When looking at the playoff run of the Montreal Canadiens, their playing style was easily defined. They want to relentlessly attack their opponents, eventually grinding them down and scoring when the opportunity arises from the opposing team’s mistakes.
A player in this year’s NHL Draft who fits that mould is one Luke Evangelista of the London Knights. We’ve previously profiled his teammate, Antonio Stranges, but Evangelista could not be a more opposite type of player.
A true 200-foot winger, Evangelista brings high-end defensive awareness and great hockey IQ that he can translate into the offensive attack as well. The offensive upside and skill isn’t as high as some other draft-eligible cohorts, but he brings a style that NHL coaches love, making him an appealing option on draft day in October.
Birthplace: Oakville, Ontario
Date of birth: February 21, 2002
Weight: 165 lbs.
Team: London Knights (OHL)
He presents an interesting option for teams on draft day. He has a ton of potential and already does so many little things right, yet at the same time, his NHL ceiling isn’t overly high as he lacks a true standout offensive skill. His defensive play makes him a safe bet to make the jump to the NHL.
His hard-working style of play isn’t always pretty, but a player like him can easily become a useful piece on a deep team, especially come playoff time. He has the instincts to become a secondary contributor, but if Evangelista makes it as a full-time NHL player, it’ll be due to his work on the other side of the puck.
He shines every single night as a difference-maker on the defensive side of the puck. What makes this such a dominant area is that he anticipates and reads plays as they’re developing, giving him the time to cut off lanes and disrupt attacks before they form. He’s able to do this on the penalty kill and at even strength, giving himself plenty of room to turn the play out of the zone if he forces a turnover, or to be in position to receive a pass from his teammates.
He does all this at top speed as well, making him an even bigger threat to transition his stalwart defensive play into an immediate offensive attack. While normally the type of player that opts to pass first, his ability to find open space and anticipate plays happening makes him a prime target to also start the breakout and offensive attack. In the offensive zone, he is cognizant of his own limitations and may pass up a shooting chance to dish a puck on his backhand to a teammate.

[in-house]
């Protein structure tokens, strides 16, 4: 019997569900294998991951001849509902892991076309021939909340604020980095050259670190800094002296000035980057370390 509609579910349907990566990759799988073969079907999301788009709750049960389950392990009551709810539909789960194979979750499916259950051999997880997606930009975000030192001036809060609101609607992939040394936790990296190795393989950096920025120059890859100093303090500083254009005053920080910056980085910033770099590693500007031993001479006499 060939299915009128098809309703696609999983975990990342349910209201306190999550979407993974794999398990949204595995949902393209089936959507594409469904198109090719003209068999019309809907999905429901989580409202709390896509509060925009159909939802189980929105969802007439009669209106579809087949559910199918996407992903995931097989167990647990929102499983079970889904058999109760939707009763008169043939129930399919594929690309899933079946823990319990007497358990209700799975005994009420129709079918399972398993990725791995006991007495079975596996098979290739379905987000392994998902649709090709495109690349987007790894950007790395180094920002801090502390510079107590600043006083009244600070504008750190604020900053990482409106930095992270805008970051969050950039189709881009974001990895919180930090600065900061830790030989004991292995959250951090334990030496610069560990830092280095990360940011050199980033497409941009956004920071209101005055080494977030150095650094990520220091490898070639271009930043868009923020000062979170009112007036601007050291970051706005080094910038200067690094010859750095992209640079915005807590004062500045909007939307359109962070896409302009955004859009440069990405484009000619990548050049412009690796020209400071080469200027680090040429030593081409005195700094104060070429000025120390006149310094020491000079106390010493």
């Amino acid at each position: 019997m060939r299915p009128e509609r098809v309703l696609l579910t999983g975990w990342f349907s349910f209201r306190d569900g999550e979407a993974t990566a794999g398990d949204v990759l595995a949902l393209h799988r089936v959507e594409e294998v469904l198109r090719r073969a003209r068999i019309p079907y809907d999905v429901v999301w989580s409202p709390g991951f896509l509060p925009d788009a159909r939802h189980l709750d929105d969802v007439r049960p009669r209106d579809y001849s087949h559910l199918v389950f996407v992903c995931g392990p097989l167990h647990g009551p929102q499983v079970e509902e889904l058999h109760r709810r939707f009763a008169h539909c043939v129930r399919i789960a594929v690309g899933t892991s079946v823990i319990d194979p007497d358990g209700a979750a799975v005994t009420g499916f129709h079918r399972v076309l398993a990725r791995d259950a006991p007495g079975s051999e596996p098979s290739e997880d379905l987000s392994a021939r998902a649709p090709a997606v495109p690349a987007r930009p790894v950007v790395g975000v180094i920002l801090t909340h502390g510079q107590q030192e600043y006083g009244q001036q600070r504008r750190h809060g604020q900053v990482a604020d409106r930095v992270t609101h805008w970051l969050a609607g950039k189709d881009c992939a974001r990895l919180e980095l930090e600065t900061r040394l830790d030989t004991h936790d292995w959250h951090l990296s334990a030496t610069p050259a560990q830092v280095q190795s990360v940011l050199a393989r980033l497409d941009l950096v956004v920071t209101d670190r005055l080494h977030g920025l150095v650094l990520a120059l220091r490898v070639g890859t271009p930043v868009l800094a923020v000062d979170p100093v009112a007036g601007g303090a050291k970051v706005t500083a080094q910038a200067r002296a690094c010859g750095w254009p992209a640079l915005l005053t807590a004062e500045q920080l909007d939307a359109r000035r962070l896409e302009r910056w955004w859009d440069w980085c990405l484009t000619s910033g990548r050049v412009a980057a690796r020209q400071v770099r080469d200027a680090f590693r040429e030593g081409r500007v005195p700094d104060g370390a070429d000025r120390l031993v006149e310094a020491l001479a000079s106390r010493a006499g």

He is capable of scoring goals, and for London this past year he did all that scoring at even strength, meaning there’s untapped production yet in Evangelista’s game that could see his stats rise after he’s picked in the upcoming NHL Draft.
It’s perhaps harsh to really place this as a weakness, but his ceiling isn’t overly high unless he finds another gear offensively. While he doesn’t have a poor shot by any means, he has certain flaws in his mechanics that prevent him from being able to receive passes and get shots off in one fluid motion. In some relation to that, some of his skills in terms of puck-handling are a bit slow, making them a clear second choice for Evangelista when in those situations.
While also not a poor skater, he isn’t going to be a burner on the ice, and much like his shooting flaws it comes from small mistakes in his skating patterns. Those can be fixed with some work, but it’s entirely possible that Evangelista doesn’t develop another offensive gear, and he levels out where he is in terms of potential.
Elite Prospects: #58
Future Considerations: #84
Hockey Prospect: #21
NHL Central Scouting: #39 (NA Skaters)
It’s hard to find big flaws in Evangelista’s game. There are small issues with skating and his offensive ceiling, but not big enough to make him a huge risk on draft day. In fact, he seems like a sure bet to make the NHL fairly early into his professional career given his talents and playing style.
A middle-six role is an optimistic projection. but plays a style that every NHL coach loves. He’s defensively responsible, and can easily turn mistakes into offensive chances for his team.
For the Canadiens, is using one of your second-round picks on a low-ceiling player the right bet, or do you swing for the fences on a higher-risk prospect? Looking at how the Canadiens play hockey, and their need for smart wingers in the prospect pool, it’s hard to believe they wouldn’t jump at the chance to take him if he’s on the board.
It’s not the most exciting pick, adding such a prospect gives Montreal a type of winger that they’re missing in their prospect pool. With so many picks, there is nothing wrong with taking a safe bet if it’s available, and it very well might be with Luke Evangelista.